2.) Frontloaded Spending would Increase Inflationary Pressure

The BBBA is substantially frontloaded, running average deficits of $158 billion in the first 5 years, compared with a 10-year deficit average of $37 billion. This obscures the cost of the policies and is a well-worn budget gimmick. In the current inflationary environment, however, a significant fiscal pulse of $792 billion over the next 5 years would, all else equal, exacerbate price increases. As a share of gross domestic product, the near-term deficit impact is 0.6 percent in the first year and averages 0.6 percent over the next 5 years. Advocates of the BBBA claim that it would reduce inflationary pressure, but critically, over the longer term. The problem with this argument is that first, the BBBA sunsets many of the policies that could arguably provide supply-side human capital investments that may reduce inflationary pressures over the long term. Second, these arguments critically assume the bill is paid for – and CBO has estimated that it is not. Observers should be cautious not to overstate the inflationary effects of this legislation – the current inflationary environment is not simply the result of U.S. fiscal policy. Nevertheless, to the extent that fiscal policy is one contributing factor to the inflationary environment, and is one over which policymakers have discretion, an additional fiscal pulse of $150 billion every year for the next 5 years would seem imprudent.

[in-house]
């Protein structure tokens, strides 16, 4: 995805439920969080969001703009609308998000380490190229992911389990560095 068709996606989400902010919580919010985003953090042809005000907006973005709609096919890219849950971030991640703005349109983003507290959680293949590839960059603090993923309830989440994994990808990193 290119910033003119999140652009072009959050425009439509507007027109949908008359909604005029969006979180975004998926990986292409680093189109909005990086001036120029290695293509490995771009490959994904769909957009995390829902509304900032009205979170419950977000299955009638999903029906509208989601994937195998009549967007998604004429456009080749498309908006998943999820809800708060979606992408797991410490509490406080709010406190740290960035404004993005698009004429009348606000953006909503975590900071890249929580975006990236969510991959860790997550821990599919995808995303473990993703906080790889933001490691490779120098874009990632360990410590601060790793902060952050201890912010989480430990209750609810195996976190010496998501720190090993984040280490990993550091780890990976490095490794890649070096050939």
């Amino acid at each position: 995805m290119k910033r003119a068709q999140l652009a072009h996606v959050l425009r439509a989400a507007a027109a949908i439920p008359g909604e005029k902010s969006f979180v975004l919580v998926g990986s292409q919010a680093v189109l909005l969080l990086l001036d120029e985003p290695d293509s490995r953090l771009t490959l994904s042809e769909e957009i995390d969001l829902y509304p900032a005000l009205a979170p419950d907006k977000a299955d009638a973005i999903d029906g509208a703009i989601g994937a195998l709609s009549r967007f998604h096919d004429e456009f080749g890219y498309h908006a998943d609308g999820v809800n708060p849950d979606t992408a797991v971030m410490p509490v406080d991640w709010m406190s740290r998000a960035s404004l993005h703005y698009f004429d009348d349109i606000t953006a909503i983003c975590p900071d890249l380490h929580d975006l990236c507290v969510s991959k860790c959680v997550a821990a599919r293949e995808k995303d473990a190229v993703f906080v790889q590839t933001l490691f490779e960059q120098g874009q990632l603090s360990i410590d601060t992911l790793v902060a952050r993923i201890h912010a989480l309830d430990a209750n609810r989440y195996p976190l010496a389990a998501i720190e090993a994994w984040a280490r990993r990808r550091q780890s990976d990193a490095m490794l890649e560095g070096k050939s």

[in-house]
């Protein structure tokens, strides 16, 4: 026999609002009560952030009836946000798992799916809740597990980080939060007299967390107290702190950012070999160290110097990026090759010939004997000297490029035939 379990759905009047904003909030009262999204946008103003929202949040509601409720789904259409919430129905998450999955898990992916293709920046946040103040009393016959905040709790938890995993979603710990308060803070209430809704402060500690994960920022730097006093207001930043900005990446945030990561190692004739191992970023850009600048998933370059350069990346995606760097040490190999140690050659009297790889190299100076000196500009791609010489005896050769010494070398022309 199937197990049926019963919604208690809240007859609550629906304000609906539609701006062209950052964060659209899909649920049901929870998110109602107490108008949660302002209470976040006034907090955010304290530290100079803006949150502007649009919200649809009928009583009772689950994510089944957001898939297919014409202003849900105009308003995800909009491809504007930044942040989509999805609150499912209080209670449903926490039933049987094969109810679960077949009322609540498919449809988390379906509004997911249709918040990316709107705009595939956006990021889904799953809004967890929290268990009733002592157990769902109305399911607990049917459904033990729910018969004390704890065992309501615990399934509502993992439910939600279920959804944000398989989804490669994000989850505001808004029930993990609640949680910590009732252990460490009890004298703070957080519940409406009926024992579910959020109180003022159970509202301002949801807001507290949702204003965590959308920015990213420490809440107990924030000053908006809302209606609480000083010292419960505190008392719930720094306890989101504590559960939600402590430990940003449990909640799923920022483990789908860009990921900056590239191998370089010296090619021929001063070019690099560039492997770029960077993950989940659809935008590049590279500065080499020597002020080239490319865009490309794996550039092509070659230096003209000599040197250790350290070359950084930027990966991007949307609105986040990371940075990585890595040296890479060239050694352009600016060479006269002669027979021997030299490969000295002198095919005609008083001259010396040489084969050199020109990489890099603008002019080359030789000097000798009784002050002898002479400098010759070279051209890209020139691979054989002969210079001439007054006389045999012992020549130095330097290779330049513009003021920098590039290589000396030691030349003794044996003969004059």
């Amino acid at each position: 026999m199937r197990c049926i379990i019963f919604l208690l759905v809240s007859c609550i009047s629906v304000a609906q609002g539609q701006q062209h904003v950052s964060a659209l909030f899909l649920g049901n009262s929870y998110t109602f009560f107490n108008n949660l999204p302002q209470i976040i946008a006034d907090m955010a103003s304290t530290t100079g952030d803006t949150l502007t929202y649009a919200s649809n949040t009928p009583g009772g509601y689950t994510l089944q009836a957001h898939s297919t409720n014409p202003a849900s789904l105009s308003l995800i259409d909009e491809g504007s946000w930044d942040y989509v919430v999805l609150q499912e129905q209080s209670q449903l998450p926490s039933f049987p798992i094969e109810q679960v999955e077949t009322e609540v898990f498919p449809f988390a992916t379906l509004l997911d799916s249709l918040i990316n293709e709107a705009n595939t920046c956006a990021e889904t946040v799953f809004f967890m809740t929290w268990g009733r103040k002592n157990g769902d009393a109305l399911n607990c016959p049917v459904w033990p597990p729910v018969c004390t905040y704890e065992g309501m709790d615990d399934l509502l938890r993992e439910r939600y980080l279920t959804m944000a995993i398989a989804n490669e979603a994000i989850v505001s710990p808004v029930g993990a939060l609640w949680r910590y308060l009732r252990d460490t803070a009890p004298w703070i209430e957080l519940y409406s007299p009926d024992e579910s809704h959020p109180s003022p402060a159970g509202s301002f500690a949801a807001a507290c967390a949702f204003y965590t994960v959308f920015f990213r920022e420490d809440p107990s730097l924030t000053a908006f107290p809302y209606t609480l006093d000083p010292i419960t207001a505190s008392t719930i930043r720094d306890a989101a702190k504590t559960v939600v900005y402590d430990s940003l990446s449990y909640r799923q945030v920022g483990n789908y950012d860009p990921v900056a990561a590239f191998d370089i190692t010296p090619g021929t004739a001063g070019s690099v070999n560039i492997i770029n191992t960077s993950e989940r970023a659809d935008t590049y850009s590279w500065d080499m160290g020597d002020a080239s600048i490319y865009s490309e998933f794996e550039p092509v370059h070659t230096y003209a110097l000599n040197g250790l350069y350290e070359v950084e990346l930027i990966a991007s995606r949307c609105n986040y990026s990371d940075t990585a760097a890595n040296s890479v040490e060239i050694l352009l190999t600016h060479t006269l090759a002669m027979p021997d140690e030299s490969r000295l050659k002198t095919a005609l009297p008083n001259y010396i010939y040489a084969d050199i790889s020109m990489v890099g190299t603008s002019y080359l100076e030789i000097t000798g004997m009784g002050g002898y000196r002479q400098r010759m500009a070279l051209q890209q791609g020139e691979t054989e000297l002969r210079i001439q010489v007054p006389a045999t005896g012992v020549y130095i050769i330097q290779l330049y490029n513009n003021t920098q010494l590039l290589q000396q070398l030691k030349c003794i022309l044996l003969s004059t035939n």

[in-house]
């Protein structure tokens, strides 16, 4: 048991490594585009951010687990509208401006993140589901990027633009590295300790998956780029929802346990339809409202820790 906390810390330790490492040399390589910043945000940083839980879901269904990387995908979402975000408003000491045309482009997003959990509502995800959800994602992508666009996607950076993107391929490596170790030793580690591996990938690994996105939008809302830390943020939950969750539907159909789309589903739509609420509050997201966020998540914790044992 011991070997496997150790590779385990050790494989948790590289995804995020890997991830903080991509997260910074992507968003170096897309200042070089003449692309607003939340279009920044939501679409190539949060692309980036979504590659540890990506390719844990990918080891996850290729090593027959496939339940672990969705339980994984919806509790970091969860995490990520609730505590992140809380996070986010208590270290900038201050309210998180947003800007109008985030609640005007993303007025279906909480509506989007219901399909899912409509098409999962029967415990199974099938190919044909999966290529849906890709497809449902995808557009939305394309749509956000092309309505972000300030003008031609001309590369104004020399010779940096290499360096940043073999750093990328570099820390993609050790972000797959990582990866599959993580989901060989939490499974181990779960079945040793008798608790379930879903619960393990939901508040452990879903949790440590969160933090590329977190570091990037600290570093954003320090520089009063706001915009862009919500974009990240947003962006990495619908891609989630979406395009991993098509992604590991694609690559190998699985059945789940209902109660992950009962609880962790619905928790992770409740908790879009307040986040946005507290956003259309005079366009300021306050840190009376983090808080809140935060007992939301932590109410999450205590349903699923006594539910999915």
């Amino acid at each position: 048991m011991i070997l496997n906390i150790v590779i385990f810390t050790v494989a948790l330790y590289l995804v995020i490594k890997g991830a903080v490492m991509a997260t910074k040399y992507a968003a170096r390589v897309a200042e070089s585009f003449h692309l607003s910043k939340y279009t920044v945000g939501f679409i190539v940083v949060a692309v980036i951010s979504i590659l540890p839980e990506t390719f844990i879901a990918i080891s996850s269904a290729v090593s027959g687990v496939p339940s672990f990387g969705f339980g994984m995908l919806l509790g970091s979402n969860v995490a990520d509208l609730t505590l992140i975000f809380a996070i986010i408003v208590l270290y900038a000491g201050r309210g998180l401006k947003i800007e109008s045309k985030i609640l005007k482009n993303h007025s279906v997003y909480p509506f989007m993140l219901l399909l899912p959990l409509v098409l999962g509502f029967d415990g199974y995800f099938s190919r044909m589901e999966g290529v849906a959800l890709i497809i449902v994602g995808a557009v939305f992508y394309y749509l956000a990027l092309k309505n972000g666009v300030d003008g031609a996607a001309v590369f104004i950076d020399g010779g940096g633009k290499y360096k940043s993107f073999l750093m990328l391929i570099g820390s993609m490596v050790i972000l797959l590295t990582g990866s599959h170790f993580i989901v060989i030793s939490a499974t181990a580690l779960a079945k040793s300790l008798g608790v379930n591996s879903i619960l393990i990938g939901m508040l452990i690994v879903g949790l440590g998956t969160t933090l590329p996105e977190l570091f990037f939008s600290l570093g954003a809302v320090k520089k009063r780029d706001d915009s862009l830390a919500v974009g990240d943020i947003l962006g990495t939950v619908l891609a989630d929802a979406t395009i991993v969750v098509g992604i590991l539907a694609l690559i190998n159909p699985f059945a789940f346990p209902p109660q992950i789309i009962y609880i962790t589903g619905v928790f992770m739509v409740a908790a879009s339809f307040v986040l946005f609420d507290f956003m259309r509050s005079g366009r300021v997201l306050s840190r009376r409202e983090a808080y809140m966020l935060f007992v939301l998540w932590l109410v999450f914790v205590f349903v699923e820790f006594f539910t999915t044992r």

3) Program Sunsets Mask the True Cost of the BBBA

The BBBA increases the deficit more in the first 5 years than over the decade because many of the its programs sunset to reduce their apparent cost. On the other hand, the keys offsets within the BBA, such as the tax increases and savings from prescription drug policies, are in force permanently. Indeed, the most expensive policies in the BBBA are temporary, such as increased deductibility state and local taxes (SALT), increasing the child tax credit, universal preschool, additional health care subsidies, and other policies. The Committee for a Responsible Federal Budget has estimated that these policies, if extended, would add another $2.5 trillion in costs, for a net deficit increase of almost $3 trillion. If fully implemented, this additional borrowing would add roughly $200 billion in additional debt service costs.


As Congress has debated the BBBA, various numbers have been invoked to characterize its fiscal impacts. “Zero” was eventually invoked by its more emphatic supporters to characterize its deficit effects. This view would eventually be tested by rigorous analysis, however, and it has been found to be incorrect. According to the CBO, the BBBA will add to the deficit by hundreds of billions, even including non-scoreable savings. It does so on the heels of a nearly $2 trillion stimulus bill and in the face of growing inflation. Over the long term, the deficit effects are likely understated, as the bill relies on temporary spending policy and permanent savings to mask the true cost of the policies.